1. Paris Lat. 7788, 15th c. manuscript containing Ciceronian orations including In Pisonem. Image: Bibliothèque nationale de France.
2. Cicero, In Pisonem (1). Translated by N. H. Watts.
[SOME OF THE BEGINNING IS MISSING]…Do you begin to see, monster, do you begin to realize how men loathe your impudence? No one complains that some Syrian or other, some member of newly-made slaves, has become consul. We were not deceived by your slavish complexion, your hairy cheeks, and your discoloured teeth; it was your eyes, eyebrows, forehead, in a word your whole countenance, which is a kind of dumb interpreter of the mind, which pushed your fellow-men into delusion; this it was which tricked, betrayed, inveigled those who were unacquainted with you.
3. Cicero, In Pisonem (51-52). Translated by N. H. Watts.
Why should I tell of my arrival at this place and at that, how the inhabitants flocked out of their towns to greet me, how fathers of families with their wives and children gathered from their countrysides, and how everywhere on my arrival and return those days were kept like solemn festivals of the immortal gods?  That single day of my restoration to my country was to me a sort of immortality, when I saw the senate and the entire people of Rome gathered outside the city, and when Rome herself seemed to dislodge herself from her fixed abode and go forth to embrace her saviour. And her reception of me was such that not only all men and women of all classes, ages, and ranks of society, of every circumstance and every position, but even the very walls, buildings, and temples of the city seemed to show their joy.
4. Cicero, In Pisonem (73). Translated by N. H. Watts.
I should like to know, please, what fault you have to find with the line, “Arms to the gown must yield.” “You assert,” rejoins Piso, “that the greatest general will yield to the gown.” What, you ass! must I begin to teach you your letters? For that I shall need not words but a cudgel. When I said “gown” I did not mean the gown I am wearing at this moment, nor, when I said “arms,” did I mean the shield or sword of any particular general; but, since the gown is the symbol of peace and repose, and arms that of unrest and war, I did but speak after the fashion of poets, intending to convey the meaning that war and unrest would yield to peace and repose.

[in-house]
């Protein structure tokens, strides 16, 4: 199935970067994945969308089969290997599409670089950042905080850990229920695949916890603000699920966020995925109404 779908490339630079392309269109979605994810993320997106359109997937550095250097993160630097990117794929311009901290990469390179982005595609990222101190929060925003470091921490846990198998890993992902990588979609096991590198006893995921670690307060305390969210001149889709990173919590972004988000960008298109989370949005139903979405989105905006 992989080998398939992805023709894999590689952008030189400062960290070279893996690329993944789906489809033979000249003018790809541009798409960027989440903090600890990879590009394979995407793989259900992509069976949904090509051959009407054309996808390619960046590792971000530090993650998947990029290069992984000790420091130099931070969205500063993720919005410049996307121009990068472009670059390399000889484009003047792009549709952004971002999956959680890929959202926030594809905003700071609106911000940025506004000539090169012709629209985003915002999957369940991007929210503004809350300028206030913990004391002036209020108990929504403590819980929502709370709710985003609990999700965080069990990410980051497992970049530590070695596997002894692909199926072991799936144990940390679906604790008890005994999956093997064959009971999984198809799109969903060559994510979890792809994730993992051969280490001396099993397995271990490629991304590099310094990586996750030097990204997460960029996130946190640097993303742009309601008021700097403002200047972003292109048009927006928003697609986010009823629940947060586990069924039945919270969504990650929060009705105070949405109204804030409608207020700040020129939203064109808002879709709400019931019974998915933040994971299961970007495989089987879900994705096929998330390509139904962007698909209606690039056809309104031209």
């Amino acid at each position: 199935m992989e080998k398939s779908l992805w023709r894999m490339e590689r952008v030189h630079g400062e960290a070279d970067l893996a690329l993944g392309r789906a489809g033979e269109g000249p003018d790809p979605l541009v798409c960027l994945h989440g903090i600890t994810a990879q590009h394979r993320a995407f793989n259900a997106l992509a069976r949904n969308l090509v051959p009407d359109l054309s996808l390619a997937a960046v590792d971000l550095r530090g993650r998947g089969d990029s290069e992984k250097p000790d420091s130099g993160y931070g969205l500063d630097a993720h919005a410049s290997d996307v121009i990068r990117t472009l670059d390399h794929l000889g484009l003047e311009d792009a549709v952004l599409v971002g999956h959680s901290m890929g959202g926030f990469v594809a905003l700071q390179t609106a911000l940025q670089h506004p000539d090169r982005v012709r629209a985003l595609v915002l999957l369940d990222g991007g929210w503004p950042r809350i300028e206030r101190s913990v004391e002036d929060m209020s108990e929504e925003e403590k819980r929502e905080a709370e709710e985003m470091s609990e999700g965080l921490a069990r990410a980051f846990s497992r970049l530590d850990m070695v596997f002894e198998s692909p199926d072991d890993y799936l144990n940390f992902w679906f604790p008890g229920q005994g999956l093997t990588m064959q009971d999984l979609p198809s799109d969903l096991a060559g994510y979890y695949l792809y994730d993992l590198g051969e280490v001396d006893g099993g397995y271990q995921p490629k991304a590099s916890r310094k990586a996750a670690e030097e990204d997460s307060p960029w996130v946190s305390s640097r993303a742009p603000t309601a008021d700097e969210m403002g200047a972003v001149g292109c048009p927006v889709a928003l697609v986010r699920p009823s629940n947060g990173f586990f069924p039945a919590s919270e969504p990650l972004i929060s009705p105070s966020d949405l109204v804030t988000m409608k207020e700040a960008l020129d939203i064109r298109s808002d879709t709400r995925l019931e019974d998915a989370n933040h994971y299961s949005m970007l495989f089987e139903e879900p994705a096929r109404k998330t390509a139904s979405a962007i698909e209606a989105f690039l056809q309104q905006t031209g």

5. John Dugan, “How to make (and break) a Cicero, Epideixis, Textuality, and Self-fashioning in the Pro Archia, and In Pisonem,” Classical Antiquity (2001), p37.
‘A letter written in 55, Cicero’s private solicitation for an ornate laudatory historical monograph from Lucceius (Fam. 5.12), parallels his negotiations with Archias and makes clear what literary “polish” should provide, namely, a version of events that smoothes away traces of unflattering incidents from the author’s narrative. Cicero makes this request, moreover, after the disgrace of his exile, and so this letter manifests the Pro Archia’s tactics within the very different political circumstances that Cicero confronts in the In Pisonem. In that speech, invective inverts the self-fashioning strategies used in the Pro Archia in order to debunk Piso’s image, and to recuperate Cicero’s own prestige at the expense of Piso’s. The In Pisonem has the same long-range cultural ambitions as the Pro Archia, but without the previous speech’s hopes for tangible short-term success. Faced with his inability to cause Piso real political damage commensurate to that which he claims to have suffered at Piso’s hands, Cicero crafts an ornately polished caricature of Piso designed to achieve canonical durability.’
6. John Dugan, “How to make (and break) a Cicero, Epideixis, Textuality, and Self-fashioning in the Pro Archia, and In Pisonem,” Classical Antiquity (2001), p51.